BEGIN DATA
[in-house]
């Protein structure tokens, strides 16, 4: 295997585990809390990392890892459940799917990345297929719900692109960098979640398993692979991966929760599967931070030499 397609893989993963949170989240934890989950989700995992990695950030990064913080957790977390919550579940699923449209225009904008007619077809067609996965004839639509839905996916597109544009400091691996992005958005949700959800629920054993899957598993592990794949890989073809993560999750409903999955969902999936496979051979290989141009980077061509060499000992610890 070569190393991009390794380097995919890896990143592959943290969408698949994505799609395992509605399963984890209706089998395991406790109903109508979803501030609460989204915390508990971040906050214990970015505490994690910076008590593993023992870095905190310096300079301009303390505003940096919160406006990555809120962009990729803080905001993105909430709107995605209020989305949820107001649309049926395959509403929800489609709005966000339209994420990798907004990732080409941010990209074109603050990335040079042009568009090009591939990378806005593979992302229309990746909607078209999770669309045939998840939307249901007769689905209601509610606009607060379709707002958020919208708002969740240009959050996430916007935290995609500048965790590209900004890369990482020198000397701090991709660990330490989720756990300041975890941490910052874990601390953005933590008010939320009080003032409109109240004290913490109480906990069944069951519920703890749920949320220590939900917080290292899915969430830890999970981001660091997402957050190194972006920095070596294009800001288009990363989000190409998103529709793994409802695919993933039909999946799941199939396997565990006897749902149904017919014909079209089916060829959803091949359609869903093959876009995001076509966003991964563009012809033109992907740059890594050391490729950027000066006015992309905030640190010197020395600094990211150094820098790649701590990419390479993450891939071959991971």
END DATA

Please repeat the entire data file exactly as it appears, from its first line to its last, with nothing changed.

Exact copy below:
[in-house]
């Protein structure tokens, strides 16, 4: 295997585990809390990392890892459940799917990345297929719900692109960098979640398993692979991966929760599967931070030499 397609893989993963949170989240934890989950989700995992990695950030990064913080957790977390919550579940699923449209225009904008007619077809067609996965004839639509839905996916597109544009400091691996992005958005949700959800629920054993899957598993592990794949890989073809993560999750409903999955969902999936496979051979290989141009980077061509060499000992610890 070569190393991009390794380097995919890896990143592959943290969408698949994505799609395992509605399963984890209706089998395991406790109903109508979803501030609460989204915390508990971040906050214990970015505490994690910076008590593993023992870095905190310096300079301009303390505003940096919160406006990555809120962009990729803080905001993105909430709107995605209020989305949820107001649309049926395959509403929800489609709005966000339209994420990798907004990732080409941010990209074109603050990335040079042009568009090009591939990378806005593979992302229309990746909607078209999770669309045939998840939307249901007769689905209601509610606009607060379709707002958020919208708002969740240009959050996430916007935290995609500048965790590209900004890369990482020198000397701090991709660990330490989720756990300041975890941490910052874990601390953005933590008010939320009080003032409109109240004290913490109480906990069944069951519920703890749920949320220590939900917080290292899915969430830890999970981001660091997402957050190194972006920095070596294009800001288009990363989000190409998103529709793994409802695919993933039909999946799941199939396997565990006897749902149904017919014909079209089916060829959803091949359609869903093959876009995001076509966003991964563009012809033109992907740059890594050391490729950027000066006015992309905030640190010197020395600094990211150094820098790649701590990419390479993450891939071959991971």